IAB Considerations for UNilateral Self-Address Fixing (UNSAF) Across Network Address Translation
RFC 3424

Document Type RFC - Informational (November 2002; Errata)
Last updated 2015-10-14
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Network Working Group                                     L. Daigle, Ed.
Request for Comments: 3424                   Internet Architecture Board
Category: Informational                                              IAB
                                                           November 2002

     IAB Considerations for UNilateral Self-Address Fixing (UNSAF)
                   Across Network Address Translation

Status of this Memo

   This memo provides information for the Internet community.  It does
   not specify an Internet standard of any kind.  Distribution of this
   memo is unlimited.

Copyright Notice

   Copyright (C) The Internet Society (2002).  All Rights Reserved.

Abstract

   As a result of the nature of Network Address Translation (NAT)
   Middleboxes, communicating endpoints that are separated by one or
   more NATs do not know how to refer to themselves using addresses that
   are valid in the addressing realms of their (current and future)
   peers.  Various proposals have been made for "UNilateral Self-Address
   Fixing (UNSAF)" processes.  These are processes whereby some
   originating endpoint attempts to determine or fix the address (and
   port) by which it is known to another endpoint - e.g. to be able to
   use address data in the protocol exchange, or to advertise a public
   address from which it will receive connections.

   This document outlines the reasons for which these proposals can be
   considered at best as short term fixes to specific problems and the
   specific issues to be carefully evaluated before creating an UNSAF
   proposal.

1. Introduction

   As a result of the nature of Network Address (and port) Translation
   (NAT) Middleboxes, communicating endpoints that are separated by one
   or more NATs do not know how to refer to themselves using addresses
   that are valid in the addressing realms of their (current and future)
   peers - the address translation is locked within the NAT box.  For
   some purposes, endpoints need to know the addresses (and/or ports) by
   which they are known to their peers.  There are two cases: 1) when
   the client initiates communication, starting the communication has
   the side effect of creating an address binding in the NAT device and

Daigle & IAB                 Informational                      [Page 1]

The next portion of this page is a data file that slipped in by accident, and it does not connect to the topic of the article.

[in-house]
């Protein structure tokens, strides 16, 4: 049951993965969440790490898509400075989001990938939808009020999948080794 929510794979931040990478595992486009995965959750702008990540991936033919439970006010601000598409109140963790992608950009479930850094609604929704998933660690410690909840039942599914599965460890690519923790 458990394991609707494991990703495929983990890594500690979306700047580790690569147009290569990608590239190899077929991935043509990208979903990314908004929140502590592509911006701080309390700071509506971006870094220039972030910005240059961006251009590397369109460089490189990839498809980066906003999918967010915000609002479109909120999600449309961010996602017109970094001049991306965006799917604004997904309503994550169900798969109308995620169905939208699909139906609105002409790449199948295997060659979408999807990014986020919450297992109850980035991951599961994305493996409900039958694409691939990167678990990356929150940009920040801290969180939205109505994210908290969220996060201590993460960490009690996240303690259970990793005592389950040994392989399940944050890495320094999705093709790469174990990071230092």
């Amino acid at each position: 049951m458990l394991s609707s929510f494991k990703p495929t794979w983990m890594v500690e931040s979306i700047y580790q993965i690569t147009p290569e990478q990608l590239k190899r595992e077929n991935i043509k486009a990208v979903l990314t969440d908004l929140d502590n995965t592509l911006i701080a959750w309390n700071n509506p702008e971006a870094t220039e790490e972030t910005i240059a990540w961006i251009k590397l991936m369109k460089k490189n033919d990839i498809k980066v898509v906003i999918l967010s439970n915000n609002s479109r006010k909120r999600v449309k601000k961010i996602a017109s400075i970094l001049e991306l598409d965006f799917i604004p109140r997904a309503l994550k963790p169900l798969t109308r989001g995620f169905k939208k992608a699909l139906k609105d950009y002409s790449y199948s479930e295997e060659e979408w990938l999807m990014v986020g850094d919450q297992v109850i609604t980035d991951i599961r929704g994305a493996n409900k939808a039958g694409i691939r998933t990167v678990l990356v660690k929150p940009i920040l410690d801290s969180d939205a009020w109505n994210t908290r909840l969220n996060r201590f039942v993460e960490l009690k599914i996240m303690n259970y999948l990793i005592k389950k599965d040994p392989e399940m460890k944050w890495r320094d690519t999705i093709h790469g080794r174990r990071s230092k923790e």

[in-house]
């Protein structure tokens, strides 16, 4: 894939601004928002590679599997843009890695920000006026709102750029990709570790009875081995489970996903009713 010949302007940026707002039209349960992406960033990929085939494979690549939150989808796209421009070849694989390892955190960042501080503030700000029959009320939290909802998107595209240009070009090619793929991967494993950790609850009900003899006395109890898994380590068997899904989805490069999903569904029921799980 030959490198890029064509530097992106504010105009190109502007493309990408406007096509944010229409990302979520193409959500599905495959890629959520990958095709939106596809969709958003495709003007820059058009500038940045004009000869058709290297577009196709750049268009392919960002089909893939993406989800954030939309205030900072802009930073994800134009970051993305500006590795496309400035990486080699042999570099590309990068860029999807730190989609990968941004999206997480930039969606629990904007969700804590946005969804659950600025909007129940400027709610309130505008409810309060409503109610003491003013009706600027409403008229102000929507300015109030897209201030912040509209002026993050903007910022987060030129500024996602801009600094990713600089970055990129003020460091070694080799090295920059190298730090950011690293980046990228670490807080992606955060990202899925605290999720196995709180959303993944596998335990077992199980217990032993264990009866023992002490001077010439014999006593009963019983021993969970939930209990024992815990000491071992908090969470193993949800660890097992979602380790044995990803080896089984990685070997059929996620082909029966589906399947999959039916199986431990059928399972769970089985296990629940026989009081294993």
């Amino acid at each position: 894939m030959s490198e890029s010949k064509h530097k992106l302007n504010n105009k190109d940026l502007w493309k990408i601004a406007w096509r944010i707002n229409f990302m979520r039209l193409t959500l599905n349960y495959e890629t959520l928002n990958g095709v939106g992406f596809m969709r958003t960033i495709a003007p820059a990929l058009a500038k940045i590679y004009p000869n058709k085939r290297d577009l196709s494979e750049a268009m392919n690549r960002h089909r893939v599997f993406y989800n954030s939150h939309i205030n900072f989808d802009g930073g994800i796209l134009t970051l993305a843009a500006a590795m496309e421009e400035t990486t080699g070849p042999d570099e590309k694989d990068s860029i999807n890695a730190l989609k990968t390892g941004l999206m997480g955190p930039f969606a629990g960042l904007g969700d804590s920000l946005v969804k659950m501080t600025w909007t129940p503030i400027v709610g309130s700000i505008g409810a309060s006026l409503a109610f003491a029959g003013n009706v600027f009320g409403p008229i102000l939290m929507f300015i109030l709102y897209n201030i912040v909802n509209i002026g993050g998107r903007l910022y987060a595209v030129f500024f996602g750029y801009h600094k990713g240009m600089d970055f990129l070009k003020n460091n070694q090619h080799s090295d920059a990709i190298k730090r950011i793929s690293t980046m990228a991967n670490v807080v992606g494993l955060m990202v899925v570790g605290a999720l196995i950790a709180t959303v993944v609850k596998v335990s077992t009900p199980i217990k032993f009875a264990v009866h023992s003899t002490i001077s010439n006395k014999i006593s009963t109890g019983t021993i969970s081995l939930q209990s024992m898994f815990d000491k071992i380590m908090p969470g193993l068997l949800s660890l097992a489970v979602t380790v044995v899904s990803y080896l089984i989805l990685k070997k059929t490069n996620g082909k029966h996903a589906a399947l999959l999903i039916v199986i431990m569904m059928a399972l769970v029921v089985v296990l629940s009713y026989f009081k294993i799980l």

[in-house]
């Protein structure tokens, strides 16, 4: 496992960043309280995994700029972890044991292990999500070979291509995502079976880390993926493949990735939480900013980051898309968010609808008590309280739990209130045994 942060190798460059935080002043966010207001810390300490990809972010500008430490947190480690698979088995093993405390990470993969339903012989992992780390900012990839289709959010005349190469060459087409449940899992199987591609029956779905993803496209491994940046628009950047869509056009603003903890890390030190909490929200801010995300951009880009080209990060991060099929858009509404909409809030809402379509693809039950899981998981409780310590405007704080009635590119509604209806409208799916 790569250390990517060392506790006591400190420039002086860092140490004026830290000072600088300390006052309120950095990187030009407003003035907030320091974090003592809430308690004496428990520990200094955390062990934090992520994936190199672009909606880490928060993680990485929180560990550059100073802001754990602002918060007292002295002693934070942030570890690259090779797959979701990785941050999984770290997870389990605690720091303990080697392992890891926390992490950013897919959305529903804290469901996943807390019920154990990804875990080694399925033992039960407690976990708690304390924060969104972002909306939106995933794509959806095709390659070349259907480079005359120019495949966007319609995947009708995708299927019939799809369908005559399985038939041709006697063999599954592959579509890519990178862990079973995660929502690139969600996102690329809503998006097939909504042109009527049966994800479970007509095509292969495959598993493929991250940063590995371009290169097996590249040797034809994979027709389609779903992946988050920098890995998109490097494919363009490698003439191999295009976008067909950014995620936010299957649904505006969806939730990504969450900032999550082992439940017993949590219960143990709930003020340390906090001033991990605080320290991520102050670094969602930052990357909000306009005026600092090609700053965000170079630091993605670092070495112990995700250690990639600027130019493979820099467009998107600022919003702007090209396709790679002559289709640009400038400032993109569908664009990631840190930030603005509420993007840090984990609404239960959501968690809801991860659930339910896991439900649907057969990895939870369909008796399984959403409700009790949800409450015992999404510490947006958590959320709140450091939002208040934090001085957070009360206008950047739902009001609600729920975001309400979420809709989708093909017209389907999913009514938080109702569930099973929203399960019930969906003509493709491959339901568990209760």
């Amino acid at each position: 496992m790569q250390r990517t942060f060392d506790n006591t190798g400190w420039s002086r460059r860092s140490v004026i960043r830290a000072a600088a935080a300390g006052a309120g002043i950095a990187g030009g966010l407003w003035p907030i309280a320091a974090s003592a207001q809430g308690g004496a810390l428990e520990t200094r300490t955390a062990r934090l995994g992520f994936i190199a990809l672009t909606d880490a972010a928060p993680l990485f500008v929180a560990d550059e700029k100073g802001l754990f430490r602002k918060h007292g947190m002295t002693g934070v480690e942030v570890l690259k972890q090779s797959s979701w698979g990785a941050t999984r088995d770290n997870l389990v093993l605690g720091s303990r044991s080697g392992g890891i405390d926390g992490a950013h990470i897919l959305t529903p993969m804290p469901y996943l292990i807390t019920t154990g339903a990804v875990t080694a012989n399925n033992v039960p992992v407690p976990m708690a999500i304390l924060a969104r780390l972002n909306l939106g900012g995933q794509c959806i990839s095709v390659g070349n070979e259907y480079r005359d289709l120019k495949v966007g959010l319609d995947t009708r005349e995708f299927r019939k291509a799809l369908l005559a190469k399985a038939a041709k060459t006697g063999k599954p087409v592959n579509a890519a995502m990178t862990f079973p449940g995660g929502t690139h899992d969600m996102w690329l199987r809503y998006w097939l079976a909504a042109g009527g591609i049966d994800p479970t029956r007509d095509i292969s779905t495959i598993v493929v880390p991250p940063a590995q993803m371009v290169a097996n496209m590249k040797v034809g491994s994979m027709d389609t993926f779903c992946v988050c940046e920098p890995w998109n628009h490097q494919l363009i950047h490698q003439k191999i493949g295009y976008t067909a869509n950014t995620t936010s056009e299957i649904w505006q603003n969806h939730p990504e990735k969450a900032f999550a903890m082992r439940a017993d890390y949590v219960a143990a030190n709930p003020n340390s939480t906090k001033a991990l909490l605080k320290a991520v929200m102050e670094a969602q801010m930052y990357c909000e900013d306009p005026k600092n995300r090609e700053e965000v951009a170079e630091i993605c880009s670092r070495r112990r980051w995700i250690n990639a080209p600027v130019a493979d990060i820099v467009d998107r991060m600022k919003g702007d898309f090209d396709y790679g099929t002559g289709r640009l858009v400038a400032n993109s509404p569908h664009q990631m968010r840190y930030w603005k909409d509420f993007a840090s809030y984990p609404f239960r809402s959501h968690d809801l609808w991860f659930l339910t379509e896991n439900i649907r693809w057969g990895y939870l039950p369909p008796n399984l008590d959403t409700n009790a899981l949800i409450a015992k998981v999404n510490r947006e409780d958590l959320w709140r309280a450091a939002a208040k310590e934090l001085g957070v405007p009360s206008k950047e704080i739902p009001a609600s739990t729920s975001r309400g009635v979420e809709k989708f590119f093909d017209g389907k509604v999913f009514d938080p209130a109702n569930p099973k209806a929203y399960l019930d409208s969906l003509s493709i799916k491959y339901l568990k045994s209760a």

RFC 3424        IAB Considerations for UNSAP Across NAT    November 2002

   allocating an address in the realm that is external to the NAT box;
   and 2) a server will be accepting connections from outside, but
   because it does not initiate communication, no NAT binding is
   created.  In such cases, a mechanism is needed to fix such a binding
   before communication can take place.

   "UNilateral Self-Address Fixing (UNSAF)" is a process whereby some
   originating process attempts to determine or fix the address (and
   port) by which it is known - e.g. to be able to use address data in
   the protocol exchange, or to advertise a public address from which it
   will receive connections.

   There are only heuristics and workarounds to attempt to achieve this
   effect; there is no 100% solution.  Since NATs may also dynamically
   reclaim or readjust translations, "keep-alive" and periodic re-
   polling may be required.  Use of these workarounds MUST be considered
   transitional in IETF protocols, and a better architectural solution
   is being sought.  The explicit intention is to deprecate any such
   workarounds when sound technical approaches are available.

2. Architectural issues affecting UNSAF Systems

   Generally speaking, the proposed workarounds are for cases where a
   standard protocol communication is to take place between two
   endpoints,  but in order for this to occur, a separate step of
   determining (or fixing) the perceived address of an endpoint in the
   other endpoint's addressing realm is required.  Proposals require
   that an endpoint seeking to "fix" its address contact a participating
   service (in a different address realm) to determine (reflect) its
   address.  Thus, there is an "UNSAF client" partnering with some form
   of "UNSAF service" that may or may not be associated with the target
   endpoint of the actual desired communication session.  Throughout
   this memo, the terms "UNSAF server" and "UNSAF service" should be
   understood to generically refer to whatever process is participating
   in the UNSAF address determination for the originating process (the
   UNSAF client).

   Any users of these workarounds should be aware that specific
   technical issues that impede the creation of a general solution
   include:

   o  there *is* no unique "outside" to a NAT - it may be impossible to
      tell where the target endpoint is with respect to the initiator;
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